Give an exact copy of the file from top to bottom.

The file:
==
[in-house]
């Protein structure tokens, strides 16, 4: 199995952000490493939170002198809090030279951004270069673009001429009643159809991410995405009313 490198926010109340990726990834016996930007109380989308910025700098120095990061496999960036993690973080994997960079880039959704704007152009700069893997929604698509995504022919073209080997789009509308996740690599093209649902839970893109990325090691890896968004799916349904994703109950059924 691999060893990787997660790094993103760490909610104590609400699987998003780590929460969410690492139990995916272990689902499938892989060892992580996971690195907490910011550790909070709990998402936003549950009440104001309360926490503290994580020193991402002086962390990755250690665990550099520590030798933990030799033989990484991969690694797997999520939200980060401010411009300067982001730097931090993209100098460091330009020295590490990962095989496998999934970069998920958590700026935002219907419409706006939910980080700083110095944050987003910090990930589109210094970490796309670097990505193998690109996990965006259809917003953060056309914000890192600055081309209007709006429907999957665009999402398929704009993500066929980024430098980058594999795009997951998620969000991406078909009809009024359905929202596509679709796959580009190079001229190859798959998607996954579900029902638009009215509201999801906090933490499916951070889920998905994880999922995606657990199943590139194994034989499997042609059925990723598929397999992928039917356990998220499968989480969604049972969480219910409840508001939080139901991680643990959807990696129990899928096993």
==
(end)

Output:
[in-house]
């Protein structure tokens, strides 16, 4: 199995952000490493939170002198809090030279951004270069673009001429009643159809991410995405009313 490198926010109340990726990834016996930007109380989308910025700098120095990061496999960036993690973080994997960079880039959704704007152009700069893997929604698509995504022919073209080997789009509308996740690599093209649902839970893109990325090691890896968004799916349904994703109950059924 691999060893990787997660790094993103760490909610104590609400699987998003780590929460969410690492139990995916272990689902499938892989060892992580996971690195907490910011550790909070709990998402936003549950009440104001309360926490503290994580020193991402002086962390990755250690665990550099520590030798933990030799033989990484991969690694797997999520939200980060401010411009300067982001730097931090993209100098460091330009020295590490990962095989496998999934970069998920958590700026935002219907419409706006939910980080700083110095944050987003910090990930589109210094970490796309670097990505193998690109996990965006259809917003953060056309914000890192600055081309209007709006429907999957665009999402398929704009993500066929980024430098980058594999795009997951998620969000991406078909009809009024359905929202596509679709796959580009190079001229190859798959998607996954579900029902638009009215509201999801906090933490499916951070889920998905994880999922995606657990199943590139194994034989499997042609059925990723598929397999992928039917356990998220499968989480969604049972969480219910409840508001939080139901991680643990959807990696129990899928096993």